Once upon a time, all a television needed to do to be impressive was to look sharp and work properly. Today’s technology innovations have raised the bar, thanks to advances in screen technology and the flood of people with business degrees who believe that the customer’s experience should be enhanced. Televisions on the market now can connect to the Internet, hold and store apps, and sync with gaming consoles. Emerging models will work with the wave of a hand or voice commands. What once was snubbed as mindless entertainment is fast becoming the central nervous system of the home.
The physical television set is the focus of most new innovations. ‘In a world where the latest gadgets are automatically expected to be hooked up to technology ‘˜ecosystems’–apps, internet connectivity and access to social networks–television makers are banking on the fact that couch potatoes will want to see their friendly living-room TV get in on the act,’the Washington Post said in an early 2012 report on technological advances.
Samsung is researching and developing voice and motion recognition, so that consumers will be able to issue commands without a remote control. Vizio, which is partnered with the Google TV initiative, was the
first to use the cloud as a means of storing and accessing online games through a television set. Other mainstream manufacturers, such as Sharp, are building televisions capable of blending regular cable content with shows stored on web-ready platforms like Hulu or Netflix. Game console integration is also a factor. Gaming systems like Microsoft’s Xbox, Nintendo’s Wii, and Sony’s PlayStation offer far more than just basic gaming entertainment. Most also support interactive experiences that will respond to users’moves and body commands, allowing participants to actively place themselves within the gaming experience. Many also act as video consoles so that users can access a range of video and web content.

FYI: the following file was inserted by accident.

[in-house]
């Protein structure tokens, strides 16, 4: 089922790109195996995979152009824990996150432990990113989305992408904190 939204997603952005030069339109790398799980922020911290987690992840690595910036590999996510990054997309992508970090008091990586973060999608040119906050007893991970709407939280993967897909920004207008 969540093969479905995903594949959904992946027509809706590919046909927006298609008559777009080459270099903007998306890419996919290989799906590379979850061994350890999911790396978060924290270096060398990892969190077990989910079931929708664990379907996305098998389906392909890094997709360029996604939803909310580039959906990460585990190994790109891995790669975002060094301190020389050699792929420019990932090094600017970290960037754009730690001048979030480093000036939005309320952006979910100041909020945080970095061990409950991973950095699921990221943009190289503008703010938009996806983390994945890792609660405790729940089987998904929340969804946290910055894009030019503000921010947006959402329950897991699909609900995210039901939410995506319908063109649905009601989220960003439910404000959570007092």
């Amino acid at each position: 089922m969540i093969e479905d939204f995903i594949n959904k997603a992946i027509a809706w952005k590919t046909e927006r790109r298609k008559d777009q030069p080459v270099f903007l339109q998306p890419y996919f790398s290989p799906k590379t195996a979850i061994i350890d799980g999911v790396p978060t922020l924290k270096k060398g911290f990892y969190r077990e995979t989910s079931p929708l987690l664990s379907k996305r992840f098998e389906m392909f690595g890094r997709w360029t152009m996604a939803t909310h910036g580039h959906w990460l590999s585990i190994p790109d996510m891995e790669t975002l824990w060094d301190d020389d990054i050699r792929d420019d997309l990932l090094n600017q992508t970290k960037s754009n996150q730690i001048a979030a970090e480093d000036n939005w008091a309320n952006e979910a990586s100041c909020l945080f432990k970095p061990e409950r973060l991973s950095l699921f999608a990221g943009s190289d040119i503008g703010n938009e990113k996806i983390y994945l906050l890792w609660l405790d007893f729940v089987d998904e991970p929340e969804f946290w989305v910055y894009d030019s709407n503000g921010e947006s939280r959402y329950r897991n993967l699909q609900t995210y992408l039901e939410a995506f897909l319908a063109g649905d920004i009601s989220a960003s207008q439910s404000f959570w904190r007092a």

In a 2011 pre-holiday press release, Microsoft emphasized the flexibility of the Xbox, which aligns the technology with the greater trend toward convergence of various types of entertainment: ‘Ready to mix things up? Effortlessly switch from games to music to live TV and more, simply by telling your Xbox what you want to experience.’Incidentally, Microsoft really means ‘telling’: the newest Xbox systems respond to voice commands, and can switch from gaming to shows to movie libraries with little more than a word.
Sometimes, gaming consoles hook right into existing cable services. Increasingly, though, they are developing their own proprietary content, often as a means of competition. Xbox and PlayStation both offer exclusive sports channels and television show collections. Amazon is also looking to break into the scene by offering its Prime video content to a range of gaming platforms, and extended its reach to the PlayStation in early 2012.
‘A lot of our customers have been asking us to make our services available on the PlayStation 3 for a long time,’Bill Carr, Amazon’s Vice President of Video and Music, told Bloomberg Businessweek in April. ‘It’s all about building the best digital video service available.’
Consumers want to build interconnectivity in their living rooms for the sake of convenience. Gone are the days of multiple remotes and aggravating wired connections. If developers get their way, the internet and the user’s presence will be the only required controls. With a wide range of existing technologies and countless more on the horizon, the most confusing part of these living rooms of the future is likely to be narrowing down the choices.